Balancing Art

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Direction implies exclusion, and exclusion means that very many psychic elements that could play their part in life are denied the right to exist because they are incompatible with the general attitude.

The normal man can follow the general trend without injury to himself; but the man who takes to the back streets and alleys because he cannot endure the broad highway will be the first to discover the psychic elements that are waiting to play their part in the life of the collective.

Here the artist's relative lack of adaptation turns out to his advantage; it enables him to follow his own yearnings far from the beaten path, and to discover what it is that would meet the unconscious needs of his age.

Therein lies the social significance of art: it is constantly at work educating the spirit of the age, conjuring up the forms in which the age is most lacking. The unsatisfied yearning of the artist reaches back to the primordial image in the unconscious which is best fitted to compensate the inadequacy and one-sidedness of the present.

Thus, just as the one-sidedness of the individual's conscious attitude is corrected by reaction from the unconscious, so art represents a process of self-regulation in the life of nations and epochs.

[C.G. Jung]
On the Relation of Analytical Psychology to Poetry
found in The Norton Anthology: Theory and Criticism
, p.1001-2


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[On modern art] ... though seeming to deal with aesthetic problems, it is really performing a work of psychological education on the public by breaking down and destroying their previous aesthetic views of what is beautiful in form and meaningful in content.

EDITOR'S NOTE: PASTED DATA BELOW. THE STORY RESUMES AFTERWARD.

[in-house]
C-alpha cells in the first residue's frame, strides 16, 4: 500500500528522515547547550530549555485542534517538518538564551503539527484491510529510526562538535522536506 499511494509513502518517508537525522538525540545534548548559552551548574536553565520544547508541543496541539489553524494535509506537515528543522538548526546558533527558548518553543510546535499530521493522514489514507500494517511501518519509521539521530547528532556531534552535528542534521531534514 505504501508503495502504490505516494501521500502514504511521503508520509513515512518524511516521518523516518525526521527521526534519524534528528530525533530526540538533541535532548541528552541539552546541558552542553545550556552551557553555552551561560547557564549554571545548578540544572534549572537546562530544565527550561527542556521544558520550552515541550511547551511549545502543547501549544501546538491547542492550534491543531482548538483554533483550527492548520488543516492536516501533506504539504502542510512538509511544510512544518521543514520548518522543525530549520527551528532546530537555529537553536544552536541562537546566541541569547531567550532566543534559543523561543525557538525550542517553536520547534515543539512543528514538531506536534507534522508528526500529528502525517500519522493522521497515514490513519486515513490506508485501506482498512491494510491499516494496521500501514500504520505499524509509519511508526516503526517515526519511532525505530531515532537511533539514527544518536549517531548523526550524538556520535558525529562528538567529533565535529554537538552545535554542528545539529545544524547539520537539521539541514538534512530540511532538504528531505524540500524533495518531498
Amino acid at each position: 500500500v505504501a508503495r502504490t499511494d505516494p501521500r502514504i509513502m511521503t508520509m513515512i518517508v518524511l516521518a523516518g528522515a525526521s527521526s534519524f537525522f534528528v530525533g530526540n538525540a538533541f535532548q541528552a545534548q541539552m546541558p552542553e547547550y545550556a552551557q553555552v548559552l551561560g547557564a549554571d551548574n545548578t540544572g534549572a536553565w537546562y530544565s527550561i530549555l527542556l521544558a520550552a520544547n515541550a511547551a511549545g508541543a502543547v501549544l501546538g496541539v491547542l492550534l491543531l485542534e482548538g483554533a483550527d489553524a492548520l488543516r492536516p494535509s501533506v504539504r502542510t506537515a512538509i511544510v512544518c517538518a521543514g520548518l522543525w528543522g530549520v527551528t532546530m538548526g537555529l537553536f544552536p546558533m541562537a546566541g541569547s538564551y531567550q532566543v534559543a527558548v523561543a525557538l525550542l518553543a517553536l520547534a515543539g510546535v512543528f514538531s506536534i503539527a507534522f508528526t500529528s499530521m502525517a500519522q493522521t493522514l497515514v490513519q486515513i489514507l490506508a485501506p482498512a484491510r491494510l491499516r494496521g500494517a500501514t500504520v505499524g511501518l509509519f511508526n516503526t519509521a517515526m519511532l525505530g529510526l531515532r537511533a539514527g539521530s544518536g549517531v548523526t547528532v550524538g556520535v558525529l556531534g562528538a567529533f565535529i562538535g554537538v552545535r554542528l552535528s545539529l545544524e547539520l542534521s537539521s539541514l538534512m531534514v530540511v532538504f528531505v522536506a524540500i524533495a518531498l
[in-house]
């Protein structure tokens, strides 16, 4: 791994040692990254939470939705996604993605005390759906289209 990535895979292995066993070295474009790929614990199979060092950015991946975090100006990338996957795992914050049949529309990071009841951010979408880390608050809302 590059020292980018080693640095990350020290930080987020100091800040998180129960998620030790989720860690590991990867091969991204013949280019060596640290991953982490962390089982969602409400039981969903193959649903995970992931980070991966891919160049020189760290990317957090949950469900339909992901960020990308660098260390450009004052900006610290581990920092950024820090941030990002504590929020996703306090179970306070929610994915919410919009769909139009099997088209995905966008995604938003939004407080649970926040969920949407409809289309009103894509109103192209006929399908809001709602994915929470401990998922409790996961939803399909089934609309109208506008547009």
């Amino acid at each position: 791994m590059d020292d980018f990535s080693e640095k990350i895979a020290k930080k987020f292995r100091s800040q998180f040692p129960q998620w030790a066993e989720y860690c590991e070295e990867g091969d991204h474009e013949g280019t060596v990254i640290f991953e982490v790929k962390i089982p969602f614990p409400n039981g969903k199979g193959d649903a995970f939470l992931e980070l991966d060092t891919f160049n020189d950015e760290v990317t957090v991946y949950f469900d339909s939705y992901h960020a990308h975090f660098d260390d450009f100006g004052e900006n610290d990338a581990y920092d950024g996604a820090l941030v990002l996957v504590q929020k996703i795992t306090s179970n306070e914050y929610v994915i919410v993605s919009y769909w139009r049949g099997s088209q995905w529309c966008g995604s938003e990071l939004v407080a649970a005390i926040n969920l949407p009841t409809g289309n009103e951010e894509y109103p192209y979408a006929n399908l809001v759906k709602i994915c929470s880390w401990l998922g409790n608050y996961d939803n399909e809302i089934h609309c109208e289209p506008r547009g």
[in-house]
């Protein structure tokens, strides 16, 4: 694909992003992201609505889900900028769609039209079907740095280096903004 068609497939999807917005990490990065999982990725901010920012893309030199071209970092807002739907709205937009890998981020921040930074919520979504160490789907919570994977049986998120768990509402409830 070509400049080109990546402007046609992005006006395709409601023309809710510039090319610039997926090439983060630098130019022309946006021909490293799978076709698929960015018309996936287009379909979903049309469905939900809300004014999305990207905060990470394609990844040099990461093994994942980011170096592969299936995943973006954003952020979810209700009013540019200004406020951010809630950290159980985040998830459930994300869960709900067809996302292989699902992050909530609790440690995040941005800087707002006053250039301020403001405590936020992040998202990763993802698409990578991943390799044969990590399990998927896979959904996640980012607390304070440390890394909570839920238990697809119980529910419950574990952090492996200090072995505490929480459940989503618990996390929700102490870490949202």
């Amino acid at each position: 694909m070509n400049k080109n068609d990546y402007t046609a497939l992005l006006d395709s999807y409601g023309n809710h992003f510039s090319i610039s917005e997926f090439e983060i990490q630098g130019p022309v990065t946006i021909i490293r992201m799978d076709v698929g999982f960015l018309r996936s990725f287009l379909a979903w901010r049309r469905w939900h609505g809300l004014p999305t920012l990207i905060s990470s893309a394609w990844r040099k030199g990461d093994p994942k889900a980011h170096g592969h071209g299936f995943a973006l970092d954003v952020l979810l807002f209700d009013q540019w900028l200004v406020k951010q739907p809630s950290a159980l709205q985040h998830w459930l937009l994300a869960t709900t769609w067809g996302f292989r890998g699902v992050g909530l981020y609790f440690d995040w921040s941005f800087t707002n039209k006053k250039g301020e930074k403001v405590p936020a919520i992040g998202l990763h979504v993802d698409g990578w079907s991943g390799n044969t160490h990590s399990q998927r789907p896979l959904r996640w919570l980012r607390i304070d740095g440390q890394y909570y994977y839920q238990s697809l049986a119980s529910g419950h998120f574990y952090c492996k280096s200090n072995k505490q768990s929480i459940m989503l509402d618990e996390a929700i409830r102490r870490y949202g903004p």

The pleasingness of the artistic product is replaced by chill abstractions of the most subjective nature which brusquely slam the door on the naive and romantic delight in the senses and their obligatory love for the object.

This tells us, in plain and universal language, that the prophetic spirit of art has turned away from the old object relationship and towards the - for the time being - dark chaos of subjectivisms.

[C.G. Jung]
The Undiscovered Self, p.77


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The great project of modern art was to diagnose, and cure, the sickness unto death of modern humankind [...]

[Its artistic mission] is to identify and strip away the false sense of routine experience and interpretive framing provided by conformist mass commercial society, and to make us experience nakedly and anew the immediacy of reality through our peeled and rejuvenated senses.

This therapeutic work is also a spiritual mission, in that a community of such transformed human beings would, in theory, be able to construct a better kind of society.

The enemies of the process are cooptation, commercial exploitation and reproduction, and kitsch ... Fresh, raw experience - to which artists have an unmediated and childlike access - is routinized, compartmentalized, and dulled into insensibility by society.

[Frederick Turner]